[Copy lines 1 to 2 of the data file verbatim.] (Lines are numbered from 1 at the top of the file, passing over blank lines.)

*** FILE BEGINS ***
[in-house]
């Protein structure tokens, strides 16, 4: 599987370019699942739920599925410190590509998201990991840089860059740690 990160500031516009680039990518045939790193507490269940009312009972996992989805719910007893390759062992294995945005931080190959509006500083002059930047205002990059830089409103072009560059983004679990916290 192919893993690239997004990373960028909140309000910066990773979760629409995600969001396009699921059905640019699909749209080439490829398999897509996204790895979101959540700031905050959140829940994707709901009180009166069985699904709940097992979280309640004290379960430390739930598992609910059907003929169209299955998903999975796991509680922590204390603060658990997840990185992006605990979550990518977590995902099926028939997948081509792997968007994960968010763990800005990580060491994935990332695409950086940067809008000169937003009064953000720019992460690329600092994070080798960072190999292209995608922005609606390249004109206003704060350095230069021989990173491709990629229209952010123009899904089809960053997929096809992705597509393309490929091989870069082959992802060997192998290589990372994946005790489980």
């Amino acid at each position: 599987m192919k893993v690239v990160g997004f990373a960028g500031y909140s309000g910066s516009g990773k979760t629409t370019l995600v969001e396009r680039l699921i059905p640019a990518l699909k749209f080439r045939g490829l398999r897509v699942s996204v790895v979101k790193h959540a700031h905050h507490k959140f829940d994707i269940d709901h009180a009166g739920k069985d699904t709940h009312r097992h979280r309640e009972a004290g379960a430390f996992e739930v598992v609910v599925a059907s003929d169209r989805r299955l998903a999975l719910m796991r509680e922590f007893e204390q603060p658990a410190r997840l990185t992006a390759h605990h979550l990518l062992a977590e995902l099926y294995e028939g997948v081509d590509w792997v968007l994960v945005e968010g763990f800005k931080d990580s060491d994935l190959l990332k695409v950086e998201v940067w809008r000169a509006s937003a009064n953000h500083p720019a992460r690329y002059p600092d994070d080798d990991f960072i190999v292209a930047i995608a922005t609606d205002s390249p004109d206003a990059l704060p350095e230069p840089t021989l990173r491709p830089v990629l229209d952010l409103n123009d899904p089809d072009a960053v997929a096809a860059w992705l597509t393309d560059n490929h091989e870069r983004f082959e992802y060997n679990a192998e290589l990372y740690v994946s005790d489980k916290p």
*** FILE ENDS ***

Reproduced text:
[in-house]
């Protein structure tokens, strides 16, 4: 599987370019699942739920599925410190590509998201990991840089860059740690 990160500031516009680039990518045939790193507490269940009312009972996992989805719910007893390759062992294995945005931080190959509006500083002059930047205002990059830089409103072009560059983004679990916290 192919893993690239997004990373960028909140309000910066990773979760629409995600969001396009699921059905640019699909749209080439490829398999897509996204790895979101959540700031905050959140829940994707709901009180009166069985699904709940097992979280309640004290379960430390739930598992609910059907003929169209299955998903999975796991509680922590204390603060658990997840990185992006605990979550990518977590995902099926028939997948081509792997968007994960968010763990800005990580060491994935990332695409950086940067809008000169937003009064953000720019992460690329600092994070080798960072190999292209995608922005609606390249004109206003704060350095230069021989990173491709990629229209952010123009899904089809960053997929096809992705597509393309490929091989870069082959992802060997192998290589990372994946005790489980």